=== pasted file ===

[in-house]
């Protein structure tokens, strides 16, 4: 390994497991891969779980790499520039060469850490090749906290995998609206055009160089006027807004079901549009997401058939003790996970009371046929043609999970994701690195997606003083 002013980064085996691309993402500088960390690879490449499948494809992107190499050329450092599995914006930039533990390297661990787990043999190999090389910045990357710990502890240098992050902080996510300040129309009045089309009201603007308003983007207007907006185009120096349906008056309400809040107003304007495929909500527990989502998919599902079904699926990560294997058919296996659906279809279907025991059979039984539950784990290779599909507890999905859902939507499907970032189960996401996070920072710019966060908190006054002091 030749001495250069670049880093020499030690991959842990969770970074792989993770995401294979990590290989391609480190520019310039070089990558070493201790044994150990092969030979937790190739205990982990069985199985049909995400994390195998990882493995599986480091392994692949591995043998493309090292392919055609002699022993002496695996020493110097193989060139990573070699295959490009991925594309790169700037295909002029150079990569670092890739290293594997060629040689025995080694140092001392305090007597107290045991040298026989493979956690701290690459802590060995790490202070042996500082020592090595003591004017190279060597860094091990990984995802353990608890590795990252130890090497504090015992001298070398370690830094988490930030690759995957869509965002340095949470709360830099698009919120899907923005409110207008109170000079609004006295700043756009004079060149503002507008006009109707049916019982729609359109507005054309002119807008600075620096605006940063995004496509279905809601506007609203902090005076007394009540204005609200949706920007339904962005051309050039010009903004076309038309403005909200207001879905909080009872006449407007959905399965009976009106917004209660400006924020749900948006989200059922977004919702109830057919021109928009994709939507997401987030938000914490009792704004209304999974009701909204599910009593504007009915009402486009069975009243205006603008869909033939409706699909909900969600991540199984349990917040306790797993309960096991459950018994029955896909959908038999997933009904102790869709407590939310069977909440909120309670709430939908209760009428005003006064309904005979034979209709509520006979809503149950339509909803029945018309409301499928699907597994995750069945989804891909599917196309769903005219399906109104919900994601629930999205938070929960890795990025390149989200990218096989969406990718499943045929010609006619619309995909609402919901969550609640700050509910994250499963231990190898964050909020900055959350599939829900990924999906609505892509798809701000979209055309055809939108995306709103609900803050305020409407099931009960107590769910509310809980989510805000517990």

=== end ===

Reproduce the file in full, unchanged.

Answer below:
[in-house]
């Protein structure tokens, strides 16, 4: 390994497991891969779980790499520039060469850490090749906290995998609206055009160089006027807004079901549009997401058939003790996970009371046929043609999970994701690195997606003083 002013980064085996691309993402500088960390690879490449499948494809992107190499050329450092599995914006930039533990390297661990787990043999190999090389910045990357710990502890240098992050902080996510300040129309009045089309009201603007308003983007207007907006185009120096349906008056309400809040107003304007495929909500527990989502998919599902079904699926990560294997058919296996659906279809279907025991059979039984539950784990290779599909507890999905859902939507499907970032189960996401996070920072710019966060908190006054002091 030749001495250069670049880093020499030690991959842990969770970074792989993770995401294979990590290989391609480190520019310039070089990558070493201790044994150990092969030979937790190739205990982990069985199985049909995400994390195998990882493995599986480091392994692949591995043998493309090292392919055609002699022993002496695996020493110097193989060139990573070699295959490009991925594309790169700037295909002029150079990569670092890739290293594997060629040689025995080694140092001392305090007597107290045991040298026989493979956690701290690459802590060995790490202070042996500082020592090595003591004017190279060597860094091990990984995802353990608890590795990252130890090497504090015992001298070398370690830094988490930030690759995957869509965002340095949470709360830099698009919120899907923005409110207008109170000079609004006295700043756009004079060149503002507008006009109707049916019982729609359109507005054309002119807008600075620096605006940063995004496509279905809601506007609203902090005076007394009540204005609200949706920007339904962005051309050039010009903004076309038309403005909200207001879905909080009872006449407007959905399965009976009106917004209660400006924020749900948006989200059922977004919702109830057919021109928009994709939507997401987030938000914490009792704004209304999974009701909204599910009593504007009915009402486009069975009243205006603008869909033939409706699909909900969600991540199984349990917040306790797993309960096991459950018994029955896909959908038999997933009904102790869709407590939310069977909440909120309670709430939908209760009428005003006064309904005979034979209709509520006979809503149950339509909803029945018309409301499928699907597994995750069945989804891909599917196309769903005219399906109104919900994601629930999205938070929960890795990025390149989200990218096989969406990718499943045929010609006619619309995909609402919901969550609640700050509910994250499963231990190898964050909020900055959350599939829900990924999906609505892509798809701000979209055309055809939108995306709103609900803050305020409407099931009960107590769910509310809980989510805000517990």